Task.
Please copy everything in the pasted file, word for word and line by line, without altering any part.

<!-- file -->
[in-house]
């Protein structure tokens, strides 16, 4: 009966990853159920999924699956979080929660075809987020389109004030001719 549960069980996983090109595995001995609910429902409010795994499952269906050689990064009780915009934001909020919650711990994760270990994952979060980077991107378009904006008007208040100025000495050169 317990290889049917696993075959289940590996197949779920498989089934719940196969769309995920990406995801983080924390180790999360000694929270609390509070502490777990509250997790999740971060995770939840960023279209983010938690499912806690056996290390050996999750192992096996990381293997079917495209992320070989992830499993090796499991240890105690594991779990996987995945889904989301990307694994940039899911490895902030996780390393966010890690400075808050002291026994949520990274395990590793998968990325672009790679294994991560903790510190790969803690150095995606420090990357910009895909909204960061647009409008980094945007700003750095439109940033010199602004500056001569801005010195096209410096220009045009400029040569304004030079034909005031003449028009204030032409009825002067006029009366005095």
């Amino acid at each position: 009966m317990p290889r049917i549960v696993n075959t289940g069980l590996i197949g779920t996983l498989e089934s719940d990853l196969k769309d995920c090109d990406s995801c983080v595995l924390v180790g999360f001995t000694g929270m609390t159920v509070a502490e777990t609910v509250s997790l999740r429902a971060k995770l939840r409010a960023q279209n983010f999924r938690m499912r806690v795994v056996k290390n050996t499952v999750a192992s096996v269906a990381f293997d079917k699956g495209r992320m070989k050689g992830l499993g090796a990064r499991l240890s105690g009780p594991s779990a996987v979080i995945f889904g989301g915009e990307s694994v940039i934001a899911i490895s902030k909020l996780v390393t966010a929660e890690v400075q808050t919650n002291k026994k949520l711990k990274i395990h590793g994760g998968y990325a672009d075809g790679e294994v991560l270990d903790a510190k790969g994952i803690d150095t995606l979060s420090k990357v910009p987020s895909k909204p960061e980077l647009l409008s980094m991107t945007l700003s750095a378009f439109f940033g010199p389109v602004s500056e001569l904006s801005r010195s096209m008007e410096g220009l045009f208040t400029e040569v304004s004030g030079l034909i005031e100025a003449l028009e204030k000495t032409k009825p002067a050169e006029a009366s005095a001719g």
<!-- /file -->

[in-house]
């Protein structure tokens, strides 16, 4: 009966990853159920999924699956979080929660075809987020389109004030001719 549960069980996983090109595995001995609910429902409010795994499952269906050689990064009780915009934001909020919650711990994760270990994952979060980077991107378009904006008007208040100025000495050169 317990290889049917696993075959289940590996197949779920498989089934719940196969769309995920990406995801983080924390180790999360000694929270609390509070502490777990509250997790999740971060995770939840960023279209983010938690499912806690056996290390050996999750192992096996990381293997079917495209992320070989992830499993090796499991240890105690594991779990996987995945889904989301990307694994940039899911490895902030996780390393966010890690400075808050002291026994949520990274395990590793998968990325672009790679294994991560903790510190790969803690150095995606420090990357910009895909909204960061647009409008980094945007700003750095439109940033010199602004500056001569801005010195096209410096220009045009400029040569304004030079034909005031003449028009204030032409009825002067006029009366005095």
């Amino acid at each position: 009966m317990p290889r049917i549960v696993n075959t289940g069980l590996i197949g779920t996983l498989e089934s719940d990853l196969k769309d995920c090109d990406s995801c983080v595995l924390v180790g999360f001995t000694g929270m609390t159920v509070a502490e777990t609910v509250s997790l999740r429902a971060k995770l939840r409010a960023q279209n983010f999924r938690m499912r806690v795994v056996k290390n050996t499952v999750a192992s096996v269906a990381f293997d079917k699956g495209r992320m070989k050689g992830l499993g090796a990064r499991l240890s105690g009780p594991s779990a996987v979080i995945f889904g989301g915009e990307s694994v940039i934001a899911i490895s902030k909020l996780v390393t966010a929660e890690v400075q808050t919650n002291k026994k949520l711990k990274i395990h590793g994760g998968y990325a672009d075809g790679e294994v991560l270990d903790a510190k790969g994952i803690d150095t995606l979060s420090k990357v910009p987020s895909k909204p960061e980077l647009l409008s980094m991107t945007l700003s750095a378009f439109f940033g010199p389109v602004s500056e001569l904006s801005r010195s096209m008007e410096g220009l045009f208040t400029e040569v304004s004030g030079l034909i005031e100025a003449l028009e204030k000495t032409k009825p002067a050169e006029a009366s005095a001719g």